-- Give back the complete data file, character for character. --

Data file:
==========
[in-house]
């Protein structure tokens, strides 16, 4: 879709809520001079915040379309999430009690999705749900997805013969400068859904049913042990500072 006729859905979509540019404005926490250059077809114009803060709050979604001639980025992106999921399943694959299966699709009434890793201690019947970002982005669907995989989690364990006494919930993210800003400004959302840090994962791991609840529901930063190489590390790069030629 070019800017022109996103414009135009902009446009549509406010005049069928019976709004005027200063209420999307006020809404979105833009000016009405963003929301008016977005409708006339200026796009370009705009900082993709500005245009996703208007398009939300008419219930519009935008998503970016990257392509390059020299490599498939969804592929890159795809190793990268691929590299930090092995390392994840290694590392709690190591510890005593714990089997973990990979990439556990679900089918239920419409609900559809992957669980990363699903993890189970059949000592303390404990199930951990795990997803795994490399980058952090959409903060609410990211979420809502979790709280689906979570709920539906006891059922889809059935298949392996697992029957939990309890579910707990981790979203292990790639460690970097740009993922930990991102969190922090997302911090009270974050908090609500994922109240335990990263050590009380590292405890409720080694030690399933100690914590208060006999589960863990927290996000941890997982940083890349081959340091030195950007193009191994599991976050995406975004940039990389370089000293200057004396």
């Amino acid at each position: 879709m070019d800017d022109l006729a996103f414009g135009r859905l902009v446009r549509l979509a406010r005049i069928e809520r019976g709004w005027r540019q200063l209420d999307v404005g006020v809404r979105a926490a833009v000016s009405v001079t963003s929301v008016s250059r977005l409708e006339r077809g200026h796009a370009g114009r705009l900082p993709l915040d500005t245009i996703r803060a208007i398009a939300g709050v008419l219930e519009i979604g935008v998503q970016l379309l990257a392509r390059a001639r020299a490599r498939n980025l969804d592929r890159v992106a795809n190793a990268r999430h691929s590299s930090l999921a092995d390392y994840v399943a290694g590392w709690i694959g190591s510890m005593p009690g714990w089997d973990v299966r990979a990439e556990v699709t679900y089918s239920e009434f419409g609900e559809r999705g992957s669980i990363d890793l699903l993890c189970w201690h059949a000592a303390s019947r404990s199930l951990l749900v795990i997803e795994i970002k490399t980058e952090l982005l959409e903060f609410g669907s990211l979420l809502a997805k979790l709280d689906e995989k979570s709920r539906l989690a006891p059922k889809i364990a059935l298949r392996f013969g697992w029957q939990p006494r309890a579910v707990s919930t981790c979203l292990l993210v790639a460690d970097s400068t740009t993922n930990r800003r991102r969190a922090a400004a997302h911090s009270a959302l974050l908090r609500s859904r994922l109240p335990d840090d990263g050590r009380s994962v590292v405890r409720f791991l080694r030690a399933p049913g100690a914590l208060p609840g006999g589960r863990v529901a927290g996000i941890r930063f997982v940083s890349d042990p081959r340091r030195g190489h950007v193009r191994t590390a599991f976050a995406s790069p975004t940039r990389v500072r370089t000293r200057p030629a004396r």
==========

[in-house]
């Protein structure tokens, strides 16, 4: 879709809520001079915040379309999430009690999705749900997805013969400068859904049913042990500072 006729859905979509540019404005926490250059077809114009803060709050979604001639980025992106999921399943694959299966699709009434890793201690019947970002982005669907995989989690364990006494919930993210800003400004959302840090994962791991609840529901930063190489590390790069030629 070019800017022109996103414009135009902009446009549509406010005049069928019976709004005027200063209420999307006020809404979105833009000016009405963003929301008016977005409708006339200026796009370009705009900082993709500005245009996703208007398009939300008419219930519009935008998503970016990257392509390059020299490599498939969804592929890159795809190793990268691929590299930090092995390392994840290694590392709690190591510890005593714990089997973990990979990439556990679900089918239920419409609900559809992957669980990363699903993890189970059949000592303390404990199930951990795990997803795994490399980058952090959409903060609410990211979420809502979790709280689906979570709920539906006891059922889809059935298949392996697992029957939990309890579910707990981790979203292990790639460690970097740009993922930990991102969190922090997302911090009270974050908090609500994922109240335990990263050590009380590292405890409720080694030690399933100690914590208060006999589960863990927290996000941890997982940083890349081959340091030195950007193009191994599991976050995406975004940039990389370089000293200057004396």
């Amino acid at each position: 879709m070019d800017d022109l006729a996103f414009g135009r859905l902009v446009r549509l979509a406010r005049i069928e809520r019976g709004w005027r540019q200063l209420d999307v404005g006020v809404r979105a926490a833009v000016s009405v001079t963003s929301v008016s250059r977005l409708e006339r077809g200026h796009a370009g114009r705009l900082p993709l915040d500005t245009i996703r803060a208007i398009a939300g709050v008419l219930e519009i979604g935008v998503q970016l379309l990257a392509r390059a001639r020299a490599r498939n980025l969804d592929r890159v992106a795809n190793a990268r999430h691929s590299s930090l999921a092995d390392y994840v399943a290694g590392w709690i694959g190591s510890m005593p009690g714990w089997d973990v299966r990979a990439e556990v699709t679900y089918s239920e009434f419409g609900e559809r999705g992957s669980i990363d890793l699903l993890c189970w201690h059949a000592a303390s019947r404990s199930l951990l749900v795990i997803e795994i970002k490399t980058e952090l982005l959409e903060f609410g669907s990211l979420l809502a997805k979790l709280d689906e995989k979570s709920r539906l989690a006891p059922k889809i364990a059935l298949r392996f013969g697992w029957q939990p006494r309890a579910v707990s919930t981790c979203l292990l993210v790639a460690d970097s400068t740009t993922n930990r800003r991102r969190a922090a400004a997302h911090s009270a959302l974050l908090r609500s859904r994922l109240p335990d840090d990263g050590r009380s994962v590292v405890r409720f791991l080694r030690a399933p049913g100690a914590l208060p609840g006999g589960r863990v529901a927290g996000i941890r930063f997982v940083s890349d042990p081959r340091r030195g190489h950007v193009r191994t590390a599991f976050a995406s790069p975004t940039r990389v500072r370089t000293r200057p030629a004396r």